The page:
Radarsat Constellation
The upcoming launch of the three Radarsat Constellation satellites is an early milestone for the new group president of MDA. Credit: CSA

VICTORIA, British Columbia — The Canadian government will fund upgrades to aging ground-based infrastructure for receiving satellite data as well as provide seed money to begin planning for the country’s next generation of Earth observation satellites.

The commitments were in the 2021 federal government budget tabled in the House of Commons on April 19 by Finance Minister Chrystia Freeland.

The budget was mainly focused on supporting an economic recovery in the wake of the COVID-19 pandemic, with plans to extend aid programs to businesses and individuals as well as improve health services.

But two initiatives focused on Canada’s space industry and capabilities. A total of 80 million Canadian dollars ($64 million) will be spent over the next 11 years to replace or expand aging ground-based infrastructure to receive satellite data, Freeland noted in the budget. That infrastructure is used by two federal departments, Natural Resources Canada and Environment Canada. Details were not provided by Freeland on the specific locations of the ground infrastructure.

In addition, the finance minister announced 9.9 million Canadian dollars for the Canadian Space Agency to start planning for the next generation of Earth observation satellites.

That project is expected to replace the Radarsat Constellation Mission, or RCM, which was launched June 12, 2019 aboard a SpaceX Falcon 9 rocket from Vandenberg Air Force Base in California.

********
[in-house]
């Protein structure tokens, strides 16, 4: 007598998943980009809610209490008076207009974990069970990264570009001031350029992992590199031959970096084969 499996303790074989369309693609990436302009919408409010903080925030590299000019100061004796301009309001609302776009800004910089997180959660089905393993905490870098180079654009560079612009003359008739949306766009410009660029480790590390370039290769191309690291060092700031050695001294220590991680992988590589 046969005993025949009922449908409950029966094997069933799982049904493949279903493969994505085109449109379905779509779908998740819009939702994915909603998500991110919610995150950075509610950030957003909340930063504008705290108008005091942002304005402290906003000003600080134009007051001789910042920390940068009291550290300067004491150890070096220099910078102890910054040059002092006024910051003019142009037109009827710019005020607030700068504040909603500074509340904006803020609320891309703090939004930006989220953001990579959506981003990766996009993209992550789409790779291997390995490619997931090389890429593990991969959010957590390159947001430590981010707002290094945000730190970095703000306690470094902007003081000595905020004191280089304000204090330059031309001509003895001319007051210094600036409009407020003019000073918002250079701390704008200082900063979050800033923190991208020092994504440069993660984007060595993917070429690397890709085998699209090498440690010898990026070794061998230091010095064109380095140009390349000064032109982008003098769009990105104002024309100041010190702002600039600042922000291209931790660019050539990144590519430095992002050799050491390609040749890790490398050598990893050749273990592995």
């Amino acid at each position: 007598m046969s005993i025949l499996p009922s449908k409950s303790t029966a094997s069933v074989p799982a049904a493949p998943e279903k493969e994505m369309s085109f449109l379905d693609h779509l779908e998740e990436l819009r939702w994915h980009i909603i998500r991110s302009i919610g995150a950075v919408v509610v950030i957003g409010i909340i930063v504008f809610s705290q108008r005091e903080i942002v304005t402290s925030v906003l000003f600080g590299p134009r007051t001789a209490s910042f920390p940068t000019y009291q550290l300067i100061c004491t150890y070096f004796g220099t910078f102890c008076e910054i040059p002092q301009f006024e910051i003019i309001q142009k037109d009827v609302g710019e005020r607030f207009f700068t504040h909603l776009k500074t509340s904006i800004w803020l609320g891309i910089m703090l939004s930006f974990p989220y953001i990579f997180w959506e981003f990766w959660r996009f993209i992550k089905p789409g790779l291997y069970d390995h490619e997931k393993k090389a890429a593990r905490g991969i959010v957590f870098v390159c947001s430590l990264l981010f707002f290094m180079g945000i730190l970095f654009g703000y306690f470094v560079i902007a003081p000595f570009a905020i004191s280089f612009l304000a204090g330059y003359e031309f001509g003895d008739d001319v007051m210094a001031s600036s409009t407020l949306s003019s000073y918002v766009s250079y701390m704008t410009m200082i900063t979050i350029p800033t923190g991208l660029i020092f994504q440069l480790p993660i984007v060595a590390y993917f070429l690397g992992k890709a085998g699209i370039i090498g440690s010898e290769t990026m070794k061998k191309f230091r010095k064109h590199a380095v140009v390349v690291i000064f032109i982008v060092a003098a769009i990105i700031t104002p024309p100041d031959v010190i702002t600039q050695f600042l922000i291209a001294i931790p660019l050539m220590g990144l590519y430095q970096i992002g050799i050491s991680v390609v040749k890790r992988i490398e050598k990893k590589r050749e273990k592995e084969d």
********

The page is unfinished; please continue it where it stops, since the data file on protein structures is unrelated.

The RCM constellation of three satellites provides daily images of Canada’s territory and maritime approaches, as well as images of the Arctic, according to the Canadian Space Agency.

“Earth observation satellites support critical services that Canadians rely on,” the 2021 budget noted. “They also create high-quality jobs in Canada and the government will continue to explore opportunities to support Canadian capacity, innovation, and jobs in this sector.”

The Canadian government has not yet decided on how to proceed with such a project. But Last year the CSA asked Canadian firms for their initial ideas on what could come after RCM.

The Canadian Armed Forces has also indicated an interest in having its own next generation earth observation satellite to replace RCM. That system could operate at a top secret level.

While the budget presented by Freeland outlined broad areas of spending for the Canadian government, more detailed information is expected to be released in the coming weeks in the individual planning documents for each federal department or agency. The Canadian Space Agency’s departmental plan would include its new budget and more specific areas it wants to focus on.

David Pugliese covers space policy and developments in the space industry in Canada. He has a bachelor’s degree in political science from Lakehead University in Thunder Bay, Ontario, and a degree in journalism from Carleton University in Ottawa, Ontario.